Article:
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U.S. Court of Appeals Affirms $5.1M Copyright Infringement Judgment in Favor of Software Developer

| Sep 22, 2008 | IP and Technology

The United States Court of Appeals for the Fourth Circuit recently affirmed the Judgment of the District Court for the District of Maryland in favor of Juan Pizzorno for $5.1 million in copyright infringement damages.  The Judgment had been entered against Defendants L-Soft International, Inc. and Eric Thomas, jointly and severally.

Pizzorno is a software developer who created a mailing software program capable of quickly sending a large number of e-mail messages.  Pizzorno registered his copyright in the program prior to filing suit.

The Judgment is based on a jury verdict returned after a two week trial in August 2006.  Pizzorno presented evidence that L-Soft breached their agreement and license by failing to pay royalties due to Pizzorno and that Pizzorno terminated the agreement.  Pizzorno’s primary legal claim was that the post-termination sales of licenses of his software and sales of services using his software constituted copyright infringement by L-Soft and Thomas.  Gorman & Williams was co-counsel with Fisher & Winner.

The strongly-contested litigation and trial raised interesting questions: personal jurisdiction in the United States over a controlling person even though most of his work was performed from Sweden; failure to produce in electronic format voluminous discovery documents; unsuccessful Daubert challenges to a first-time testifying, CPA expert witnesses and her opinions and testimony on damages; a work for hire defense against which the Court allowed into evidence, as a Rule 807 hearsay exception, a joint Declaration by a German attorney and a computer research supervisor; and the effect of a contracting party’s election to continue the contract despite an alleged material breach while, at the same time, refusing to perform its obligations under the contract.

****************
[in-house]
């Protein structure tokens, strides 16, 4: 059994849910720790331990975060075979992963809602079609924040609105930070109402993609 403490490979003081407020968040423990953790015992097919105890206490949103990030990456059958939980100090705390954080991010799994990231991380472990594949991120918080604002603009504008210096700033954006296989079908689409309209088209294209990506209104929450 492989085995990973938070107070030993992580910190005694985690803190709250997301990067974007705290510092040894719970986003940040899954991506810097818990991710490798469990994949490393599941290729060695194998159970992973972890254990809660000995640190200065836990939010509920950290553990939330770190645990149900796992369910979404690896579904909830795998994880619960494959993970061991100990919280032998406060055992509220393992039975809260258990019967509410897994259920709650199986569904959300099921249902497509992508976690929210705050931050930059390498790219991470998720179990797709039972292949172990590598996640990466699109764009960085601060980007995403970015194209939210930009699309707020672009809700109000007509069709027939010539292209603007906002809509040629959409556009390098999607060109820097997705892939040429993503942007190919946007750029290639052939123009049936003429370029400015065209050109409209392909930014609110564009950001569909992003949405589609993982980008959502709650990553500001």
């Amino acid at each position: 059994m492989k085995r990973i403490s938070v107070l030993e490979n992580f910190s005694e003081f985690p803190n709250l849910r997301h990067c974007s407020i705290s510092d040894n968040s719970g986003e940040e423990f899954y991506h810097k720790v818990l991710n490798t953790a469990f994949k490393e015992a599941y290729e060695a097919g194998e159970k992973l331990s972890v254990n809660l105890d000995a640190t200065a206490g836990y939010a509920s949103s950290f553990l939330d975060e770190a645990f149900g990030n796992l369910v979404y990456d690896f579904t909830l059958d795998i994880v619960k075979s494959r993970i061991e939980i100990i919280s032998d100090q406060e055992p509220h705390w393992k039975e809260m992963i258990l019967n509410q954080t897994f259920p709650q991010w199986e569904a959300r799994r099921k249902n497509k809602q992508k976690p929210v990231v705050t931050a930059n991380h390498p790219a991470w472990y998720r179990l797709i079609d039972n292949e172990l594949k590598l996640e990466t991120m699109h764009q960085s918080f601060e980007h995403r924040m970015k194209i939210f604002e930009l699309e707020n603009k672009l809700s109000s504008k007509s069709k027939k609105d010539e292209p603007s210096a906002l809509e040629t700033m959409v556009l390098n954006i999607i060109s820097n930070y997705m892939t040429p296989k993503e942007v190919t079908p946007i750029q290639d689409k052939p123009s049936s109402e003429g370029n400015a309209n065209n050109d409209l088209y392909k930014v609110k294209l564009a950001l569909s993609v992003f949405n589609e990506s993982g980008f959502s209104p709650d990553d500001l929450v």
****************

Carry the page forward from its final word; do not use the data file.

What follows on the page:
On appeal, L-Soft and Thomas contended that (1) Pizzorno did not unequivocally and unconditionally terminate the agreement, and (2) the inclusion of a non-competition covenant in the agreement and license constituted misuse of copyright that precludes the recovery of damages for infringement under the Fourth Circuit’s decision in Lasercomb America, Inc. v. Reynolds, 911 F.2d 970 (4th Cir. 1990).  Judge Roger L. Gregory wrote the decision of the three-judge appellate panel affirming the Judgment for Pizzorno.   Pizzorno v. L-Soft International, et al., 2008 WL5082105, 2008 Copr.L.Dec. P 29,665, 30 Fed.Appx. 148 (4 Cir. 2008).

The Court of Appeals rejected the arguments of L-Soft and Thomas.  The Court held the legal standard for contract termination permits the jury to consider written communications, the conduct of the parties, and the surrounding circumstances.  Under that standard, the jury’s finding that the agreement and license had been terminated was supported by the evidence.  As to the copyright misuse argument, the Court noted that L-Soft did not carry its burden to show anti-competitive consequences resulting from the non-competition covenant.  In addition, the Court held that Pizzorno’s termination purged and dissipated any anti-competitive  consequences.

The litigation also included two suits by Pizzorno against L-Soft’s insurer.

Frank Gorman, Michael Yang, Charles Simmons, and others at the firm worked on the case over its lifetime, i.e., 2002 to 2009. Posted September 9, 2009.